HealthDay News — Early application of emollients to infants at high risk for atopic dermatitis is an effective preventive strategy, according to research published in the Journal of the European Academy of Dermatology & Venereology.

Junqin Liang, from the People’s Hospital of Xinjiang Uygur Autonomous Region in Urumchi, China, and colleagues conducted a network meta-analysis to compare different emollients for preventing infant atopic dermatitis. Data from 11 studies were analyzed. Three types of emollients were compared: cream, emulsion, and mixed types.

The researchers found that early application of emollients effectively prevented atopic dermatitis development in high-risk infants based on direct meta-analysis (risk ratio, 0.64). In a network meta-analysis, emollient emulsion was suggested as the better option for preventing infant atopic dermatitis development, with a surface under the cumulative ranking curve of 82.6%, 78.0%, and 79.2% for all populations, high-risk populations, and populations with food sensitization, respectively. Adverse events were experienced more frequently by individuals receiving emollients.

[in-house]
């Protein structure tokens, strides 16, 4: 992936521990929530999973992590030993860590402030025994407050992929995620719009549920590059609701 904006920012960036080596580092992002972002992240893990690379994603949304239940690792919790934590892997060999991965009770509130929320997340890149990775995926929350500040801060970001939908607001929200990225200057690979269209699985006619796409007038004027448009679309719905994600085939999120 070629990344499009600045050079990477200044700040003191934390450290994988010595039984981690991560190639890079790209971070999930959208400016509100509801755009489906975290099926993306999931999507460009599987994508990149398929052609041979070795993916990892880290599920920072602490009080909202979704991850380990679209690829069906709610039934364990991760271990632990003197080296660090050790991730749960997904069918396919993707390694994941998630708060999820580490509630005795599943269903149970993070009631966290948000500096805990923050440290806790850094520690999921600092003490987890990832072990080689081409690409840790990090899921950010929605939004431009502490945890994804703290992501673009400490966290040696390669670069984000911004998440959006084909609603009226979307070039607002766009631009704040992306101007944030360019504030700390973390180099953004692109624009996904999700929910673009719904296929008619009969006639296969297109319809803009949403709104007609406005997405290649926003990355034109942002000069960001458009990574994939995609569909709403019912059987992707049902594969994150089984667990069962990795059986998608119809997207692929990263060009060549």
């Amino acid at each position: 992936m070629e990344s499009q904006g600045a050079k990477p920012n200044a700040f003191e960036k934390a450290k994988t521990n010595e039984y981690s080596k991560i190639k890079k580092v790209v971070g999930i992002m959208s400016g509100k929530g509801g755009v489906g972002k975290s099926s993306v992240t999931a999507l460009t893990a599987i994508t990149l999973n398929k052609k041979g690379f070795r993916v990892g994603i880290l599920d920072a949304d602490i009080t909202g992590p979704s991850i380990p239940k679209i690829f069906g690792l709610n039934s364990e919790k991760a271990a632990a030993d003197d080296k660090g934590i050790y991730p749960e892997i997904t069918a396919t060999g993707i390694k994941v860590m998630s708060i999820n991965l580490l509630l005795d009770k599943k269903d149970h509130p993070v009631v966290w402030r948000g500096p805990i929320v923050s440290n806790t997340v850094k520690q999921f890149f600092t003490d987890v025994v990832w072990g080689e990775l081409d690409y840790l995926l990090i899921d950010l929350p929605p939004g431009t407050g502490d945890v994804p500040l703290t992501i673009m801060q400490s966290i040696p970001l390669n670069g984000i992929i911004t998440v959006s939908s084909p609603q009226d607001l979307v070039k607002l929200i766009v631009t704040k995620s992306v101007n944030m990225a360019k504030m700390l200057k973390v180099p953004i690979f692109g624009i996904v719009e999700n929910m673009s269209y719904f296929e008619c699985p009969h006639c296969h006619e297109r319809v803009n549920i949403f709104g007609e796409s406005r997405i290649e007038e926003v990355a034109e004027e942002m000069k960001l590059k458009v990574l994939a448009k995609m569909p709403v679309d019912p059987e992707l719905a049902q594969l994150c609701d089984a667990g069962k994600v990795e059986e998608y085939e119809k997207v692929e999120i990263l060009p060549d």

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“The results of this systematic review and network meta-analysis show that early application of skin emollients can effectively prevent atopic dermatitis development in infants,” the authors wrote. “Moreover, among the available 3 types of emollients, the emollient emulsion is probably the optimal option in infancy to prevent atopic dermatitis development more effectively.”

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